The charge of Longstreet was completely overwhelming.  Solid masses of infantry were hurled upon Hancock time after time with an impetuosity nothing could withstand.  It was exceedingly fortunate for the 6th corps and the whole army, that he was checked at the critical period and driven back with as much precipitation as he came.

The ground in front of Hancock had been fought over a number of times, and the numbers of wounded and dying on the field was vast.

At night Hancock occupied his breastwork and had nothing but prisoners and the rebel dead to show for the slaughter of two days fighting.

He behaved with conspicuous gallantry throughout, and was on the field in person where dangers were thickest.

Gen. Warren also rode along the line.  The utmost surprise was manifested at the number of troops Lee was able to bring into action.

This corps remained its first position however till darkness.  About midnight a charge was made, when it gave way and was unable to regain the ground thus lost.

This of course compelled the abandonment of the great position line and breastworks in front of this corps, and brought the skirmish line within half a mile of Grant’s and Meade’s headquarters.

Sedwick’s corps [sic: John Sedgwick] maintained itself against a vigorous assault superior in numbers, at different times during the day, and had no serious reverse until late in the evening, when a desperate charge was made on its extreme right for the purpose of turning it, as was done to Hancock’s in the morning.

Milroy’s old division [Robert H. Milroy] was driven back with great confusion at length, and the enemy succeeded in effectually turning our right flank.

This necessitated the transfer of our wounded and all supply trains from the Germania Ford road to our landing at Chancellorville.

The latter were [in] motion all night, and at daylight had Lee occupied Germania and cut off the retreat of the army by that route, which would have given him the advantage but night worked him  incalculable mischief, causing an undue extension of his line, and corresponding weakening of the line.

The contest of Friday was unsatisfactory.

Many officers were desponding and feared that Lee would in some manner defeat Grant, and a superficial observer might construe the repulses that day into a defeat, but no such forebodings found a resting place in the minds of those who know the tenacity of purpose and fertility of resource characteristic of Grant.

The advantages of the next day verified their hopes.  The battle recommenced at daylight on Saturday, but the firing was desultory and scattering.  No fierce attacks were made on either side both generals being intent on strategy, and neither anxious to bring on a general engagement.

Burnside was well under way to Spottsylvania.  Lee had thrown infantry on to our right, and drove in our cavalry pickets on the Germania road.

The result could only be a precipitate the retreat on the part of Lee to prevent our army from being thrown between himself and Richmond, or force him into an open field, which would result in his extermination.

Lee seemed intent on cutting our communication via Germania Ford.  Grant appeared utterly indifferent to this and seemed rather to court it by withdrawing Sedgwick from his position and throwing it back by Germania Ford, near his own headquarters, and pushing Burnside out of Spottslyvania Court House, tapping Lee’s line of communication.  The new line was formed by placing in position corps extending nearly north and south, and gave Lee a choice of being cut off from his capital or risking everything on the verge of battle.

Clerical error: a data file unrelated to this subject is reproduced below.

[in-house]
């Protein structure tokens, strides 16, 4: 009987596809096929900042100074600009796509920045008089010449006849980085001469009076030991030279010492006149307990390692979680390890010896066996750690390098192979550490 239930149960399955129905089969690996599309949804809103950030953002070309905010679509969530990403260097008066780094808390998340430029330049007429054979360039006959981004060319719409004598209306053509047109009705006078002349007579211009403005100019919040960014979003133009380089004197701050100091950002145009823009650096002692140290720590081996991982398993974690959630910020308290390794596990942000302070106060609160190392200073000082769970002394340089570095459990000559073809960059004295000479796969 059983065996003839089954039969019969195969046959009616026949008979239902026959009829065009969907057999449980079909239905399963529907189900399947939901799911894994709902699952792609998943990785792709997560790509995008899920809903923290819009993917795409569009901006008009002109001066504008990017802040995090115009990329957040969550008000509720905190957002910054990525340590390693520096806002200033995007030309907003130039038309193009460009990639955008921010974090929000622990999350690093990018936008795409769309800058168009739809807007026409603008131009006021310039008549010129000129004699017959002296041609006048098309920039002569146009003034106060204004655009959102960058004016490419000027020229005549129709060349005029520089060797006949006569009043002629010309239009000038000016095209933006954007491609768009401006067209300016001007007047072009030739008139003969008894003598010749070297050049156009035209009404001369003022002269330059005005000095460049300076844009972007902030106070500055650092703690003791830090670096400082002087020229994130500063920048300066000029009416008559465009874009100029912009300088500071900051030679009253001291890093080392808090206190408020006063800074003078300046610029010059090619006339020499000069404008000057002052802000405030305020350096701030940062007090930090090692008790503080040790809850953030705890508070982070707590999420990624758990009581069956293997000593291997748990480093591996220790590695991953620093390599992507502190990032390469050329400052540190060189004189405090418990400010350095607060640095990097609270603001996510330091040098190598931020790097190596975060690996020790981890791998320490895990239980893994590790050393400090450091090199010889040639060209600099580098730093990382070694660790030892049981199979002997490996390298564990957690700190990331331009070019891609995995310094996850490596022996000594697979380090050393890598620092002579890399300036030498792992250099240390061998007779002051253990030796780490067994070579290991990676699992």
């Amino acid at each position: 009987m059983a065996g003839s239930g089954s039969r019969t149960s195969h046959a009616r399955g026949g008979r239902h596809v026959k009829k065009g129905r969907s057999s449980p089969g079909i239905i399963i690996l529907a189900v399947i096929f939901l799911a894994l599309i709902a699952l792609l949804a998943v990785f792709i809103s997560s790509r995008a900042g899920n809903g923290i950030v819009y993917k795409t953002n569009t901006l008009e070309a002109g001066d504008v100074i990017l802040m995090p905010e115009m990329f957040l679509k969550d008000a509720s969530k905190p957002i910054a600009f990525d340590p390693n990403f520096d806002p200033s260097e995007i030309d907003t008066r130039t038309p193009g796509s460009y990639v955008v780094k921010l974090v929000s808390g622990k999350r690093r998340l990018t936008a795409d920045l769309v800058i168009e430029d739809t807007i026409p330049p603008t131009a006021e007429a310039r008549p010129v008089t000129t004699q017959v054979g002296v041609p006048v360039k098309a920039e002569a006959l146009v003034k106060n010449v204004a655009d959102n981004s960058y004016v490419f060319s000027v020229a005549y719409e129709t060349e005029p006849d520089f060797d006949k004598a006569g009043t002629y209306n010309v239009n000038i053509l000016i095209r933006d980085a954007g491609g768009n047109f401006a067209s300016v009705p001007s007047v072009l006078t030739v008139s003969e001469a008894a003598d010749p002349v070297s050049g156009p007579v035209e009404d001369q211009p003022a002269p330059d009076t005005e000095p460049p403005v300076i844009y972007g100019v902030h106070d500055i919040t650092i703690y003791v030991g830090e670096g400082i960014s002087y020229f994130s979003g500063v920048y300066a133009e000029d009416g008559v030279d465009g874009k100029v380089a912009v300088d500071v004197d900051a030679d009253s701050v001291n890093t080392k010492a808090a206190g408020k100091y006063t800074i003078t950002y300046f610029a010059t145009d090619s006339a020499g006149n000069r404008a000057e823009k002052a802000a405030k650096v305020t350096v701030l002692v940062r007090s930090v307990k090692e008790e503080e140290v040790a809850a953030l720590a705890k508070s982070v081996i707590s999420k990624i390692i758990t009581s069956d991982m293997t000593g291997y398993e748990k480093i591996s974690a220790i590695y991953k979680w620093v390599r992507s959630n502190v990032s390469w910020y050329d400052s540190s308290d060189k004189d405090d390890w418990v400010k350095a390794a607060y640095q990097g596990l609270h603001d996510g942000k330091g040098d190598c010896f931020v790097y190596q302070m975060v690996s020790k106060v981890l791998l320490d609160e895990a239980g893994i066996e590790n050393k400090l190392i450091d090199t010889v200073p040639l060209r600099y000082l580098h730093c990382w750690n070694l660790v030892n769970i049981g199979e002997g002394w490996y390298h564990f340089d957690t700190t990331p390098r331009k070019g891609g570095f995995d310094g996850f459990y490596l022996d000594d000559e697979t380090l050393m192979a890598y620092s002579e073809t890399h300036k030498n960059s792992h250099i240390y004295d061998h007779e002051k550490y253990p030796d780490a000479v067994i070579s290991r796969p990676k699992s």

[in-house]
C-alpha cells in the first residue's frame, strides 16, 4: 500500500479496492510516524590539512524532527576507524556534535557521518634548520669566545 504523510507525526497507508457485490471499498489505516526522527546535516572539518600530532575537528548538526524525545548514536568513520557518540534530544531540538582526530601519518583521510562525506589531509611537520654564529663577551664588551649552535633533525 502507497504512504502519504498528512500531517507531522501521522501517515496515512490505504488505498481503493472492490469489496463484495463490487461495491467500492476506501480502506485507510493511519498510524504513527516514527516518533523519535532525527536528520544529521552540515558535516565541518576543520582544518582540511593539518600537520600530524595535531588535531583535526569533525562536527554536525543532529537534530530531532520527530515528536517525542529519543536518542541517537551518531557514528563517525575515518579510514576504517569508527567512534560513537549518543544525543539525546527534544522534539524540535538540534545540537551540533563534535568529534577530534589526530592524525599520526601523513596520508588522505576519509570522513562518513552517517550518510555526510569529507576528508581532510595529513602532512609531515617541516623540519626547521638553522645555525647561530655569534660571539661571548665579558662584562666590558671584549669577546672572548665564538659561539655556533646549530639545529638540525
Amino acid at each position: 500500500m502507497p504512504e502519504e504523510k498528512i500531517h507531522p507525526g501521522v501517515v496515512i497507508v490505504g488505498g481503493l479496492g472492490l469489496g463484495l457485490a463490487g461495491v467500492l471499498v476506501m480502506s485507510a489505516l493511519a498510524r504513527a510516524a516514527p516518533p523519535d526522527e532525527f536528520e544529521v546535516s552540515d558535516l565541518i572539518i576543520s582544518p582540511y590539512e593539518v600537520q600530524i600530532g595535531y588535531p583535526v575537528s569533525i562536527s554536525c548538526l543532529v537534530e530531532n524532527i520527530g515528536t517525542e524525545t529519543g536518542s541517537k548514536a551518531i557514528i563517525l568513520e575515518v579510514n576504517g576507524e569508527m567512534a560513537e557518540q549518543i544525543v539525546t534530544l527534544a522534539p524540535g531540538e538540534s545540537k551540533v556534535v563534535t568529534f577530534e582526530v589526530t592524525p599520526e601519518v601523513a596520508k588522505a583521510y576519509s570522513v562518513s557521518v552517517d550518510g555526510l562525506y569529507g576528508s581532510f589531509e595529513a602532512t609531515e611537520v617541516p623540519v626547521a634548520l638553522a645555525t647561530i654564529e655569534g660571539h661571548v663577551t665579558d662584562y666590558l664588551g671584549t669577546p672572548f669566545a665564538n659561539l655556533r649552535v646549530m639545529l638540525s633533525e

He soon discovered the error, and to all appearance had started in hot haste for another line of defence.  Some think Lee found North Anna river, while others are fully certain there was no tenable position for him to fall back to between this and Richmond.


The Washington Republican has an extra that official dispatches announce our complete victory over Lee, and that the rebel army is retreating in the direction of Spottsylvania, Grant pursuing.


Secretary of War.

1.  This article also appeared in the Illinois State Register (Springfield) on May 10, 1864. In that newspaper this sentence reads “the enemy having fallen back about 12 miles.”  The next sentence says “On Saturday at 3 o’clock.”
2.  Brief information on the generals listed:

  • James S. Wadsworth was mortally wounded on May 6 when he was shot in the back of the head. He fell from his horse and was captured, dying two days later in a Confederate field hospital.
  • John Marshall Jones was killed at the Battle of the Wilderness on May 5, 1864.
  • Micah Jenkins was mortally wounded at the Battle of the Wilderness on May 6, 1864, and died a few hours later. He and General Longstreet were riding together when both were struck by friendly fire; Longstreet survived.
  • George Edward Pickett, of Pickett’s Charge fame, was a division commander in the Defenses of Richmond, and supported Lee’s operations in the Overland Campaign.
  • Not sure who Hunter was.

3.  Alexander Stewart Webb will be wounded at the Battle of Spotsylvania Court House.
4.  “Battle of the Wilderness: Desperate fight on the Orange C.H. Plank Road, near Todd’s Tavern, May 6th, 1864.” This digital image is from an original 1887 Kurz & Allison print, available at the Library of Congress, Prints and Photographs Division. The UWRF University Archives & Area Research Center has in its Special Collections a copy of Battles of the Civil War: The Complete Kurz & Allison Prints, 1861-1865, Birmingham, Ala.: Oxmoor House, 1976 (Oversized E 468.7 .B3 1976), which includes a copy of this print.